An interesting cultural shift is surely that if we were to offer a model for a trusting inter-species relationship today, we would surely immediately opt for the example of the shepherd and his dog. Television brought us ‘One Man and His Dog’, and more recently ‘Country File’ has reaffirmed the skill and faithful bonding that exists between a shepherd and his dog. This is a significant cultural difference between biblical times and our own. Since shepherds were of such lowly status, what was important to them was simply never recorded. Why would anyone show interest in the hired help’s helper?

Biblical writers did not ‘see’ the shepherd and his dog working together, although archaeologists have found Sumerian seals from thousands of years earlier which do depict agrarian gods with a dog and a shepherd’s crook. The human-canine relationship clearly existed in those times and was a valuable part of livestock management, either using the dog’s guarding or herding instincts. How odd, therefore, that there is not a single reference in the Bible to that close working relationship which jumps so readily to our minds when we think of of the shepherd and his sheep.

It is the sheep that get all the good biblical press. They are a store of value, they know their master’s voice, they are the worthy sacrificial gift of man to his creator. In contrast, in the 27 biblical references to dogs, they only snarl, drink blood and devour corpses. The best that can be said is that they give warning of strangers by their barking.

If I needed the clinching argument for the divinity of Jesus (..I am a bit shallow..) it might be his redemption of the reputation of my dog Coco! The Spanish Water Dog was the peasant dog of the Iberian Peninsular, but probably originated in the Middle East. She is routinely referred to by my wife and I as ‘Little Dog’ as a daily reminder of that lovely rejoinder from the Syrophoenician woman in the gospels of Matthew and Mark. When Jesus initially rebuffed her request for help using the standard stereotypical Jewish view of the dog, the disciples would have been shocked by her re-presenting the image of the “little dogs under the table”, as one of patient persistent entreaty which is rewarded, probably by the children whose instincts and values are often better than those of the adults.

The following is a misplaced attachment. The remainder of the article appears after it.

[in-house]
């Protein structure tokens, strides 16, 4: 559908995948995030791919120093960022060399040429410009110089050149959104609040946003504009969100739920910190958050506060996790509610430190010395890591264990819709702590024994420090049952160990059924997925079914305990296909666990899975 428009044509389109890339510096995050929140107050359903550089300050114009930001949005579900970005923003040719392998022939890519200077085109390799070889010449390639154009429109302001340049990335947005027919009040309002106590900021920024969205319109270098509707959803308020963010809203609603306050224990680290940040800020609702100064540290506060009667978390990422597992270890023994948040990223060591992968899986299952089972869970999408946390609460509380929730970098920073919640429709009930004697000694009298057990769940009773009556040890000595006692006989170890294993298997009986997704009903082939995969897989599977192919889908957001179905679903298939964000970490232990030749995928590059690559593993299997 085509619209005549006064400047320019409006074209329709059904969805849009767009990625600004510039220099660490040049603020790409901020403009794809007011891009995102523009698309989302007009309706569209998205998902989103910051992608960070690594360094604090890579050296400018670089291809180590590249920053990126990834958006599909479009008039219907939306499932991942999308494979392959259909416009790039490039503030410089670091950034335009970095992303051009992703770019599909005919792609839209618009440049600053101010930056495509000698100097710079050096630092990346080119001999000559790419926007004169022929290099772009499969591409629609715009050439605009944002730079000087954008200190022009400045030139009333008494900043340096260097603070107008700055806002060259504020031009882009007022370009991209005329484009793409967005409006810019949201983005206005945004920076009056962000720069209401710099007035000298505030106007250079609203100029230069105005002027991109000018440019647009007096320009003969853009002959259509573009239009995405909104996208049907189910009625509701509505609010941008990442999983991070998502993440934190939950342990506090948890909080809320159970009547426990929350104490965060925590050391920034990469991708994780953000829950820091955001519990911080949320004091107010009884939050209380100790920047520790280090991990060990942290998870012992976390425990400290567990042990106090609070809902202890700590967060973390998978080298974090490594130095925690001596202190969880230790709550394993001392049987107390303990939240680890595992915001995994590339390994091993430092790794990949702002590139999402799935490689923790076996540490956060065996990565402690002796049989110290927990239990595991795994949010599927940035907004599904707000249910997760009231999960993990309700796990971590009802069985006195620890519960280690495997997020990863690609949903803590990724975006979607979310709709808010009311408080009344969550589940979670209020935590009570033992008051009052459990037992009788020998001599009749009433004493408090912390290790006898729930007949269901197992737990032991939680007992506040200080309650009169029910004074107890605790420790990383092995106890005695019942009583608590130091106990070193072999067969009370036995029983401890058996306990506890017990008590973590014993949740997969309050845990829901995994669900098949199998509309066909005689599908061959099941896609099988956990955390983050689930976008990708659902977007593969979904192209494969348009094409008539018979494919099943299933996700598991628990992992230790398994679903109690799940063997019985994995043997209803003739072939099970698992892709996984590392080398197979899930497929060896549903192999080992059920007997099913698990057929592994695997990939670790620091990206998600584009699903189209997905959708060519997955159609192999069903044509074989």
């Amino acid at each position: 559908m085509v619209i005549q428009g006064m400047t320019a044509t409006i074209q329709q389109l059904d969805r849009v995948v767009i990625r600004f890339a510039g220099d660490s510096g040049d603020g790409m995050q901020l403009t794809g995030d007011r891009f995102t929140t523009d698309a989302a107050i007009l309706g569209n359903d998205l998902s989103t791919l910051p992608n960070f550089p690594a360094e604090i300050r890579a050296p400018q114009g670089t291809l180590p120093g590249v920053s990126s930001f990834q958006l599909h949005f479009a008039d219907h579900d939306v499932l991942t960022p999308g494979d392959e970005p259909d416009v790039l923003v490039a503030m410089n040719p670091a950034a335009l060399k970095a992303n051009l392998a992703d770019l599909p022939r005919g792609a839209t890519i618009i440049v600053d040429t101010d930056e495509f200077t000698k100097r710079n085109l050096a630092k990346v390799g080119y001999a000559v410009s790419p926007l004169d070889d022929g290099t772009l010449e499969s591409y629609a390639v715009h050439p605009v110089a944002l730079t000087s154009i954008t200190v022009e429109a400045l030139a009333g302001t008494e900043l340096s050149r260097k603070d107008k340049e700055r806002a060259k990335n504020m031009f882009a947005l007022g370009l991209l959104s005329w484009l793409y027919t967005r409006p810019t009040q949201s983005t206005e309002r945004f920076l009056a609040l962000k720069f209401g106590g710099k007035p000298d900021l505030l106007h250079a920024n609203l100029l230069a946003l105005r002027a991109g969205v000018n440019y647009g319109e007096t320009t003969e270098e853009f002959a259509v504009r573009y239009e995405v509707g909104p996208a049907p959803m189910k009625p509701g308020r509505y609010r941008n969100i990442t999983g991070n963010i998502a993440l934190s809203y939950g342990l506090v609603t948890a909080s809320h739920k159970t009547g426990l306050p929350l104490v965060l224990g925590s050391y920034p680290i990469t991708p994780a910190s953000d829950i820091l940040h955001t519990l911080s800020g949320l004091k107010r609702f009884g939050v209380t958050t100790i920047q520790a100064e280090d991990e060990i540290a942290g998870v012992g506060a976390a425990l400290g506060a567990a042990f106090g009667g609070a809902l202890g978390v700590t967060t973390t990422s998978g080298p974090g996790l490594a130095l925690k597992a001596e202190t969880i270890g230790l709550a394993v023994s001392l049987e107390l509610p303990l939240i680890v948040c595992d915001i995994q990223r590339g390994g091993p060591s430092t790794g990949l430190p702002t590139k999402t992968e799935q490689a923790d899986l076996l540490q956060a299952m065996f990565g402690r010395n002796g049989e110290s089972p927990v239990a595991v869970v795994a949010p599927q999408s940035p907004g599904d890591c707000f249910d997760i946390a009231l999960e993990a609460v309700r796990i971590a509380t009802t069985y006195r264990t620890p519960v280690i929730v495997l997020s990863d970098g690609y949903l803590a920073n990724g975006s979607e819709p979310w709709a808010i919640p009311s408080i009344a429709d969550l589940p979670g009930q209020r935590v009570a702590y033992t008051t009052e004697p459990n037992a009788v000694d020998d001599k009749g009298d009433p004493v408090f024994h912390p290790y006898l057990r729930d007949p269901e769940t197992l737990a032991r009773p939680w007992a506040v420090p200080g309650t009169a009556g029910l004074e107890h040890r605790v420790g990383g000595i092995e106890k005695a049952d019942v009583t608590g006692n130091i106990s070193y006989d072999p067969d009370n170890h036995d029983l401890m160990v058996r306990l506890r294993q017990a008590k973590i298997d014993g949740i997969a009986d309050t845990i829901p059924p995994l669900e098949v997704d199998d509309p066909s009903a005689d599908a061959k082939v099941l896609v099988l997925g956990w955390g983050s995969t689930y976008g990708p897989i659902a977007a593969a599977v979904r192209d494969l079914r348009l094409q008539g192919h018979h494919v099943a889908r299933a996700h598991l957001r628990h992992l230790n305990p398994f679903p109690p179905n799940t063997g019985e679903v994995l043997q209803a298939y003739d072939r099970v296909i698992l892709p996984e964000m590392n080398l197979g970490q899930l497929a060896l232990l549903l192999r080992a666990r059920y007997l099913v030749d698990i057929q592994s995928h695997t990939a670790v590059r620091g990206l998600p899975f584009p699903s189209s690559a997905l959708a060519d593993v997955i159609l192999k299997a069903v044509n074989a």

Sheep, dogs and children all are more benignly commended to us through and by Jesus, whose teaching style is so often one of image not precept. When Jesus wants you to remember something important, he weaves a story around it that is more telling than any textual analysis. Look to the Samaritan plodding to the inn with a bleeding man in tow; look to a sheep safely grazing under the shepherd’s care; look to the child slipping a puppy a morsel, or look to an empty tomb while its former occupant rustles up a lakeside fish barbecue for his friends who (sheepishly) are coming to terms with their own weaknesses and total misreading of what is actually going on. These are powerful images containing so much of what we need to know. There was a reason Jesus taught in parables and never wrote anything down.

Many churches give a children’s illustrated Bible at baptism. I have often heard it said to the parents or godparents that they should replace it with a “more appropriate” version as the child gets older. I am beginning to wonder whether that is where we go wrong. Time and again, Jesus inverts our assumptions and expectations. Maybe we should keep the pictures and throw out the text.